A lot of soot (unburned fuel) will pass through the exhaust system of a truck running rich (too much gasoline), which is especially prevalent in this case. This soot can frequently cause carbon build-up on your after-treatment components.
A brass-bristled brush, a few simple hand tools, and some patience are all that is needed to complete the task. The seventh injector will be the first to be removed, which should be a simple process.
Any connections, cables, and hardware holding the seventh injector in the exhaust pipe should be taken out. You will probably notice a significant build-up of carbon soot on the injector’s end now that you have the injector removed.
This accumulation must be removed from the injector’s nozzle using a brush. While you go through the brushing procedure, you may use compressed air, if you have any handy, to help blow away any extra soot.
For some instances, such as the DD15 engines, you may wish to run the wire brush down into the injector port on the doser housing before replacing the injector.
The objective is to ensure that the exhaust pipe can be reached directly and that no carbon build-up is obstructing it. If you discover a build-up or blockage in the housing, you will need to remove it so that the seventh injector has a clear passage to the exhaust. You may begin reassembly as soon as everything is in order.
Reassembly is the inverse of disassembly; in an ideal circumstance, you would have a spare gasket (if your truck utilizes one); in an emergency, try to repurpose your gasket.
Plan to replace it as soon as you can, in that case, by going back. You can begin reassembly when everything has been cleaned.
2. Damaged Temperature Sensors
The temperature sensors, dispersed throughout the after-treatment system, gauge the exhaust entering and exiting each filter.
The DOC houses the first sensor, while the SCR houses the last. Readings from the sensor indicate the system’s performance, and a malfunctioning sensor might obstruct the regeneration cycle.
Problems with regeneration might arise if a sensor fails because it instructs the engine to begin active or passive regeneration. This is because faulty sensors prevent the regeneration process from continuing, which might result in an engine seizure.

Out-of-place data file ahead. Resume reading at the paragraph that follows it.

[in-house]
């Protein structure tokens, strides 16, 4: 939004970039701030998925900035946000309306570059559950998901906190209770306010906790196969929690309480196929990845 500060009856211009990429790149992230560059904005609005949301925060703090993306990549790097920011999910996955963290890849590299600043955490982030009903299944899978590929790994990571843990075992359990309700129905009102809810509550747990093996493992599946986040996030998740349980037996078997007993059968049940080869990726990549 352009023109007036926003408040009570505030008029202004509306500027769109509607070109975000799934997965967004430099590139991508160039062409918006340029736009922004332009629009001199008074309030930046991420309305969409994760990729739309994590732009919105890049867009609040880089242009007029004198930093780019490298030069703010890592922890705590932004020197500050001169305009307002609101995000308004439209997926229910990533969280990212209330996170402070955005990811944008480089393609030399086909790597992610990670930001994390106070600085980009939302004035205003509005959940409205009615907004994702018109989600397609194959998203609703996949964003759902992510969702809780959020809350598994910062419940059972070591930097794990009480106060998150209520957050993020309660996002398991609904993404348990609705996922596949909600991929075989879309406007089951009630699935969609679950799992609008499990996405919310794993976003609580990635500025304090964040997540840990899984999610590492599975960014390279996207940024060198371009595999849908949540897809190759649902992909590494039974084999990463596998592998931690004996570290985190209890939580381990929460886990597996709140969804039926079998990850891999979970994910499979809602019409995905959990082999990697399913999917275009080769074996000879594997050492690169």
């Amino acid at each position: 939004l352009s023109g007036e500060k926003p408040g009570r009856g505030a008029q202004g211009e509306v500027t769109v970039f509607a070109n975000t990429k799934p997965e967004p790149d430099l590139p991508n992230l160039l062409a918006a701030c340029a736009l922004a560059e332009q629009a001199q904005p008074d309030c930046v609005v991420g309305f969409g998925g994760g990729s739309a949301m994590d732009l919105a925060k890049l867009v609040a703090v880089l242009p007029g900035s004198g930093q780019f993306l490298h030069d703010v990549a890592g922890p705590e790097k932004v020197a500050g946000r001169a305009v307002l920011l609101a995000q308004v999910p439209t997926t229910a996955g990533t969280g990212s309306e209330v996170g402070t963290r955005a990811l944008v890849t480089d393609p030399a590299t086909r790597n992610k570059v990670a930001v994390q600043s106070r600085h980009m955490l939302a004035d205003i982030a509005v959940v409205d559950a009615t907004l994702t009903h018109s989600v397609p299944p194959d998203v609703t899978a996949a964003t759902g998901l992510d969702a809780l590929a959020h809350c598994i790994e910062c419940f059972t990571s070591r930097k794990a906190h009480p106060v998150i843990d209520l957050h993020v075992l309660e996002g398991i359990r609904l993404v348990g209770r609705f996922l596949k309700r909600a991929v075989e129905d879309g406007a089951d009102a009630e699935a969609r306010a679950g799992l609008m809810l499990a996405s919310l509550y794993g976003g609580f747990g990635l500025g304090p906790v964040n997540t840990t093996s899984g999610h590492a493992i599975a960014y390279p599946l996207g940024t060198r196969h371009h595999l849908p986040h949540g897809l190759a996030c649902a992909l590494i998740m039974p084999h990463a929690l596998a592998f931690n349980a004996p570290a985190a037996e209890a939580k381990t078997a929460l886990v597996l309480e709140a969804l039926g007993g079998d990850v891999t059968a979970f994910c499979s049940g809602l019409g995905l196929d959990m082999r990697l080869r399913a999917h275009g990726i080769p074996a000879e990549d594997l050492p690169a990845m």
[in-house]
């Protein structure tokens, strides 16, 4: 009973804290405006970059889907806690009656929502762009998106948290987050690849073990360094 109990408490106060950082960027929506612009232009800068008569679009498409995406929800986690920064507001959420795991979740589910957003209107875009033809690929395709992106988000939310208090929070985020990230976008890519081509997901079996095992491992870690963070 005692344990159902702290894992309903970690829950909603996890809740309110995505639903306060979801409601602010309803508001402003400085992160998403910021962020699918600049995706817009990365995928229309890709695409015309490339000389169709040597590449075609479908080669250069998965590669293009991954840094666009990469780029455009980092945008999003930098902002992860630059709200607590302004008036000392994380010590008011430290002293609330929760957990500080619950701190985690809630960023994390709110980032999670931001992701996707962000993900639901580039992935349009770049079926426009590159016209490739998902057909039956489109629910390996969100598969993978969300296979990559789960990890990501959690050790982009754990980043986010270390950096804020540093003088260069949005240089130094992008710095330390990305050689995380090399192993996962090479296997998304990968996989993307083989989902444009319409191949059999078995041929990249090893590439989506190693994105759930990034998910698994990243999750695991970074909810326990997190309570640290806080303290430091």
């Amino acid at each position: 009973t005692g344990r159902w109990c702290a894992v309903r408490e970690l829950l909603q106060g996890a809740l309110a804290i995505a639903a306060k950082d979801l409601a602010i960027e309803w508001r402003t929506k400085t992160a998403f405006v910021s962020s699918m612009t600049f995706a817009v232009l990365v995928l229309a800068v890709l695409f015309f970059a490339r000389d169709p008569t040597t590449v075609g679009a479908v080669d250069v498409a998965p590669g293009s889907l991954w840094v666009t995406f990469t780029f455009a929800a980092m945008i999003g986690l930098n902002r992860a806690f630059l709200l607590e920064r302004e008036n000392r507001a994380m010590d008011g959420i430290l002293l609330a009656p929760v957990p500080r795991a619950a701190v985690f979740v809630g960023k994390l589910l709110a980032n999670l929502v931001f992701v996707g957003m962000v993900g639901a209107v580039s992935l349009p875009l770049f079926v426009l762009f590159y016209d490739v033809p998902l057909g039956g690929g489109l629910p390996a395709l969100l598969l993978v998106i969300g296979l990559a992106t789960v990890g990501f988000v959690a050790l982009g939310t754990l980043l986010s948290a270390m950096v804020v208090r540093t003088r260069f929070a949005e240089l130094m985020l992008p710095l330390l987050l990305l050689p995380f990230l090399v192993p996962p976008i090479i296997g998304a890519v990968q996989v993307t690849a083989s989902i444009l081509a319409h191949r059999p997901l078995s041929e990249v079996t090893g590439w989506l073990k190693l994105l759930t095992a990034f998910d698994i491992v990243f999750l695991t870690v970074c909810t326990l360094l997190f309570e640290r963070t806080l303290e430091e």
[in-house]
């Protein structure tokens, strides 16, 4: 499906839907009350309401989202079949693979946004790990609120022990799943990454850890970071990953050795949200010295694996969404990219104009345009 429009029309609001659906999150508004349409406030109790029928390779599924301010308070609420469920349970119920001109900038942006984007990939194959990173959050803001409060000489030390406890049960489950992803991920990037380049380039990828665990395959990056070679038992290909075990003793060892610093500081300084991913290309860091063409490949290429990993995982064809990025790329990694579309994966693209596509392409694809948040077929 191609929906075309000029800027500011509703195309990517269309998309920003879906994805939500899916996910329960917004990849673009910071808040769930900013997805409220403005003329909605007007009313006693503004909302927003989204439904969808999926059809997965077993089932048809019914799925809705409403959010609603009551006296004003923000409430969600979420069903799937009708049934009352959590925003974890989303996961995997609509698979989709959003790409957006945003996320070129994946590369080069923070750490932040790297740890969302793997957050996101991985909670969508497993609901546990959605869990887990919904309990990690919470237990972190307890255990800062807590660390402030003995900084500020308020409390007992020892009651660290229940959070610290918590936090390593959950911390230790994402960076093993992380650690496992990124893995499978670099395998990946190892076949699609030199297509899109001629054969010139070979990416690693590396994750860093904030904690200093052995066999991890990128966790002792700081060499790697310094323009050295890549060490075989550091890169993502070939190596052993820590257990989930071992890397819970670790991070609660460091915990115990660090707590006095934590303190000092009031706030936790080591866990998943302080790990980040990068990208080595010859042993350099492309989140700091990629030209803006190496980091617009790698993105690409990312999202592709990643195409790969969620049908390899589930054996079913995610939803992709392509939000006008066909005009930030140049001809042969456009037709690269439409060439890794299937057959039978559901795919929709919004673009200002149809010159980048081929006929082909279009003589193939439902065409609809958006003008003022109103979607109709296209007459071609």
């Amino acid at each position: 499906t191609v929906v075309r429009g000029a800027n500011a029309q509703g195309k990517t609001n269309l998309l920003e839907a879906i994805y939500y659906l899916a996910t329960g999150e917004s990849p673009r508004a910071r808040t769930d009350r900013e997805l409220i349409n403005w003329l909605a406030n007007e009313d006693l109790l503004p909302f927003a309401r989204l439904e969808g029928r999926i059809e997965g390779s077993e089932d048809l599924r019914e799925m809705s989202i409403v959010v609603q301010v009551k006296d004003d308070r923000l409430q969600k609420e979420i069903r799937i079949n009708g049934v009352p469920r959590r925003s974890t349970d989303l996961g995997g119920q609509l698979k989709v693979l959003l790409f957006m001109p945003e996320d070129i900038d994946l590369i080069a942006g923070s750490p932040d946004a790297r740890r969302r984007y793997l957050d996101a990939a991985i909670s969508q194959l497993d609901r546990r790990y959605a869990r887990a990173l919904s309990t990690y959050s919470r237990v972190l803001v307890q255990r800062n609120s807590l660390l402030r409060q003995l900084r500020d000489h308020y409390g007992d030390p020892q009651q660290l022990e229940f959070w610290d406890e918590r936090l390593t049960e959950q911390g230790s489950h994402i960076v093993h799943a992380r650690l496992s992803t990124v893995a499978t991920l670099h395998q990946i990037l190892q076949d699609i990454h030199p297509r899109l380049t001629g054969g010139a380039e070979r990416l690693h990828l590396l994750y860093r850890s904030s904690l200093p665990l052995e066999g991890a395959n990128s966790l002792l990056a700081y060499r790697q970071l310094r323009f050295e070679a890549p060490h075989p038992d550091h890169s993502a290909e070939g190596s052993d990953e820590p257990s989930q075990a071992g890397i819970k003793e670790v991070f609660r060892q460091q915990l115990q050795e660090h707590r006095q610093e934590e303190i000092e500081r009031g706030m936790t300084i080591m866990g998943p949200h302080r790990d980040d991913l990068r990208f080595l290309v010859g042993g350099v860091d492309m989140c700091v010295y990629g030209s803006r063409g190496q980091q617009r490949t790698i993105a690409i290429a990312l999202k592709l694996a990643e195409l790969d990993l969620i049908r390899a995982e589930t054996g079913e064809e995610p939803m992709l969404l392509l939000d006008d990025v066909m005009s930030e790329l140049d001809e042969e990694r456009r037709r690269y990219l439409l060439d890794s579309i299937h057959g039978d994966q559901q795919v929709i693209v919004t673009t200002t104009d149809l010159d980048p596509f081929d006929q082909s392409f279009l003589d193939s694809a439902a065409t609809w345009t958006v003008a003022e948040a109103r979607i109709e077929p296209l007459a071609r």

There are two things you can do when the DPF light on your dashboard starts to flash. When the regeneration light starts to flicker and beep, you’ll know it’s time to recondition. The light will continue to flash and beep if neither of your two options is selected.
You might choose the delay button. For instance, you’ll do this if you’re in a shed or a similarly small location. In this case, the tractor won’t begin the regeneration procedure.
The process can’t yet be begun securely. The alternative is to start regeneration right now. Choose this if you are outside and not in a potentially fire-prone area.
3. Low Oil Supply
An engine with insufficient oil is another potential cause of this issue. This is because the regeneration process won’t begin until you fill the engine up if there is less than a fourth of the recommended quantity of oil in it.
The DPF is housed in a section of the tailpipe. Using the wrong oil, which may have a higher SAPS level, might cause the DPF to get clogged. This will have a negative impact on performance and fuel efficiency.
Because of an overpressured build-up of exhaust gases caused by a clogged DPF, an engine’s exhaust system and even the engine itself may experience damage.
If the situation is bad enough, the car’s engine performance problems will prevent it from being driven.
John Deere Regeneration Problems: Are they a deal breaker?
Regeneration system issues have plagued John Deere for a long time. The DPF filter is not being cleaned correctly, which eventually causes blockage and decreased performance, which appears to be the problem.
John Deere attempted to solve the issue by increasing the system’s output. However, it appears that replacing the DPF filter more frequently is the true cure.